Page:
Jim Sundquist, half of the Madison-based one-hit wonders the Fendermen, died Tuesday at his home in Fairfax, Minn., of cancer. He was 75.
Sundquist, who joined with Phil Humphrey to form the Fendermen in 1958, had a brief but spectacular career built on their one hit: “Mule Skinner Blues,” a rockabilly remake of an old Jimmy Rodgers song with a distinctive yodeled chorus of “hee-hee-hee-haw-haw-haw.”
Sundquist was an art student at UW-Madison when he joined forces with Humphrey, then a bread truck driver in Stoughton. The duo shared a birthday — Nov. 26, 1937 — and a fondness for Fender guitars.
They got their start playing small clubs in the area, getting paid $5 plus free beer for their first appearance at Oats Bin in Stoughton before moving up to Ideal Bar in Madison, where they made $11 each.
They recorded “Mule Skinner Blues” in the basement of a Middleton home in 1959 and sold a handful of copies through Sauk City-based Cuca Records.
The record was released by Soma Records of Minneapolis and quickly became a hit, soaring to No. 5 on the Billboard charts. According to Record Research Inc., it was the biggest single ever for a Wisconsin-based act.
Before long, they were performing with Johnny Cash in Minneapolis and appeared on Dick Clark’s “American Bandstand.”
An extended legal battle over “Mule Skinner” profits delayed the release of the Fendermen’s only album until 1962. The album was a commercial flop at the time but now is considered a collector’s item.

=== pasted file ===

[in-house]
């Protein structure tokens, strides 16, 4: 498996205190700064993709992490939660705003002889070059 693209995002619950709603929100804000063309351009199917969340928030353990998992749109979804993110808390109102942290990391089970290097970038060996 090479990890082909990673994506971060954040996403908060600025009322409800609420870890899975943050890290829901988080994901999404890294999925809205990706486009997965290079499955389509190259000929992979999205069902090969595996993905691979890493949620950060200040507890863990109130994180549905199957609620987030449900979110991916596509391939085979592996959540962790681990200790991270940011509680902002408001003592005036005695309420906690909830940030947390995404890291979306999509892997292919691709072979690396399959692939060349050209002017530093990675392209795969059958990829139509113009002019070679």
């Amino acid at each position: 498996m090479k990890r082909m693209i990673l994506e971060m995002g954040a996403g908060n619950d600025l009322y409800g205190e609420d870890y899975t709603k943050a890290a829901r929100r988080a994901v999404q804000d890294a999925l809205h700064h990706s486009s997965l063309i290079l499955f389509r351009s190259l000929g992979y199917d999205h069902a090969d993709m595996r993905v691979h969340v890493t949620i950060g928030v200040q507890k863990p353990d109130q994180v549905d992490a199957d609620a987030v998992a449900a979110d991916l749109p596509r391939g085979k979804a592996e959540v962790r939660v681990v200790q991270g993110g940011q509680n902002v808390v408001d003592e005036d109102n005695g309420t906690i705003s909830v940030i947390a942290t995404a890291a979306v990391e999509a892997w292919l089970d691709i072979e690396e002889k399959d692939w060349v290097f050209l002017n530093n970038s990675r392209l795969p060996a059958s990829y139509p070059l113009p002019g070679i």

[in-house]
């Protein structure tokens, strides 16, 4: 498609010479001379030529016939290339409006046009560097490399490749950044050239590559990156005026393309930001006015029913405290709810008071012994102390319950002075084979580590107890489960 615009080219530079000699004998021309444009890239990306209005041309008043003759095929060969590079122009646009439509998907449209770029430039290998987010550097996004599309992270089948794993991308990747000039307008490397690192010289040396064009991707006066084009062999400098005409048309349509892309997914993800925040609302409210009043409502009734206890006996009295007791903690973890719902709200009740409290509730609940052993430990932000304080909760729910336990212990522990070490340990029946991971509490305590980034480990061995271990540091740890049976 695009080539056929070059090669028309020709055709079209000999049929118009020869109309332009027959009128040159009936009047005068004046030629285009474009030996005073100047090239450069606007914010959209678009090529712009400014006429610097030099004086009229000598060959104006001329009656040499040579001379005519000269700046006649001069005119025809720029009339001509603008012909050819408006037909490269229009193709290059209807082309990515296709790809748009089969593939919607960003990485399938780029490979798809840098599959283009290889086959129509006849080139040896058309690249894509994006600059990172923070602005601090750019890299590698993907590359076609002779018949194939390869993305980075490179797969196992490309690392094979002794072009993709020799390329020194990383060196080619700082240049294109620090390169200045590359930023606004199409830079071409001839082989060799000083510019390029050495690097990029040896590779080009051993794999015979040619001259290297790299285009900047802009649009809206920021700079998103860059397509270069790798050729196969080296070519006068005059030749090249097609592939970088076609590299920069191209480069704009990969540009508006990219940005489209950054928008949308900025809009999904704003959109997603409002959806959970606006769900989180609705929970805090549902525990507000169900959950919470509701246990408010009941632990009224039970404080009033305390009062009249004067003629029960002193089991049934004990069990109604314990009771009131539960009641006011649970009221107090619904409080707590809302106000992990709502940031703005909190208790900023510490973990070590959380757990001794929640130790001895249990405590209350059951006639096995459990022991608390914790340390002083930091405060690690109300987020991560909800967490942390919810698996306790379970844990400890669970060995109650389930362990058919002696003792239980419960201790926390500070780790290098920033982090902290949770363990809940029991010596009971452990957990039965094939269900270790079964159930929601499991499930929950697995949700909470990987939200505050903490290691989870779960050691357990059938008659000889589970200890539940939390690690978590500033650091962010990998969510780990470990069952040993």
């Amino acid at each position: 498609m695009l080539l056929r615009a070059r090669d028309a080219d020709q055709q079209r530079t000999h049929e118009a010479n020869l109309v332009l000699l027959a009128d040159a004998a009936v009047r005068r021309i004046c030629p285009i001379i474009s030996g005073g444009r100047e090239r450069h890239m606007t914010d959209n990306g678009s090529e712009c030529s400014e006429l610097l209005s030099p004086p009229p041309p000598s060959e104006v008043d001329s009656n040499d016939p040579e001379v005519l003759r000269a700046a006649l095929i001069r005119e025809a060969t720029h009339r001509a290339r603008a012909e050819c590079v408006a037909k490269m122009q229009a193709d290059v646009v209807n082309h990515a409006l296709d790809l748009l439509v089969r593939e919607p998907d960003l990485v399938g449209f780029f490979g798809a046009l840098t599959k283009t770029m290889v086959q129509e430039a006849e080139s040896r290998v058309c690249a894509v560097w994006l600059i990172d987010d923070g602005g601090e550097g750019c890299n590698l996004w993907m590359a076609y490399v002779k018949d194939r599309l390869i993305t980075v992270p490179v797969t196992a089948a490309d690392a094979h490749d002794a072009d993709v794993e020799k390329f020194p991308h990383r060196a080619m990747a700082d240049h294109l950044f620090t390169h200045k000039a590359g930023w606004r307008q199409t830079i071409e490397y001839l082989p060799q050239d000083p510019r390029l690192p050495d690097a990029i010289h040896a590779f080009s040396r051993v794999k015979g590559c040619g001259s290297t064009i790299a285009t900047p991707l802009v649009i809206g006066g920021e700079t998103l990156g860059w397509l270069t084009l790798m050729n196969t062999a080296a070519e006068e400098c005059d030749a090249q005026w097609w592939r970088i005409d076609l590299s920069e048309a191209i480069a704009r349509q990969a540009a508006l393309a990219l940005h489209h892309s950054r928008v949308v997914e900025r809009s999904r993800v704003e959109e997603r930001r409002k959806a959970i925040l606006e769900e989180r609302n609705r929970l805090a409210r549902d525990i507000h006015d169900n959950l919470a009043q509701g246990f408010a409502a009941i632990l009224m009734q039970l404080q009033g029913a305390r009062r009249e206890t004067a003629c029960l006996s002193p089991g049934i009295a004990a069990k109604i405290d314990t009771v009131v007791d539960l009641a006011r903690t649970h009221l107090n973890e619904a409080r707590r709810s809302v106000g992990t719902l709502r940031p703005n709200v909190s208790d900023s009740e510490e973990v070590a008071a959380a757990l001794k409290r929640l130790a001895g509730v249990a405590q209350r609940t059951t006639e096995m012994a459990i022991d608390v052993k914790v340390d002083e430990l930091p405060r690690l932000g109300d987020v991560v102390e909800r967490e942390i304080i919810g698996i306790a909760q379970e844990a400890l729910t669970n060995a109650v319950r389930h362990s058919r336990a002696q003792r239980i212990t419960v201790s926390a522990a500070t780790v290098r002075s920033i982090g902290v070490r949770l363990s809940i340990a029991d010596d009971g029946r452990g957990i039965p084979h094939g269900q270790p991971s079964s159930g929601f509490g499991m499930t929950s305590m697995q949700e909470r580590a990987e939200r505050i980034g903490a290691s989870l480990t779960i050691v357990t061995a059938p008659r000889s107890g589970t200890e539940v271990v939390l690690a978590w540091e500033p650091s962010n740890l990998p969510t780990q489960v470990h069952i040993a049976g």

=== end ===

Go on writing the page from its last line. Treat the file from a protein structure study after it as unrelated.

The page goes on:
The Fendermen split up early in 1961 after their attempts to follow up on the success of “Mule Skinner” failed. They had different musical ambitions, with Sundquist preferring a country sound and Humphrey yearning to form a bigger band.
“We didn’t see eye to eye,” Sundquist said in a 1995 interview with the State Journal. “I love Phil Humphrey and he was a great entertainer, but I don’t think he thought highly of me as a guitar player.”
Sundquist and Humphrey continued to perform separately for a number of years. Humphrey later moved to Canada and disappeared from the music scene. The last time they saw each other was around 1964, according to Sundquist’s website.
After struggling for years with drug and alcohol problems, Sundquist said his life turned around in 1990 when he was born again. He remarried in 1991 and performed in a gospel duo with his wife, Sharrie. He worked as a music and art therapist for senior citizens in Minneapolis for 20 years before retiring to Fairfax.
He is survived by his wife, five children, two stepsons, numerous grandchildren and great-grandchildren and four siblings.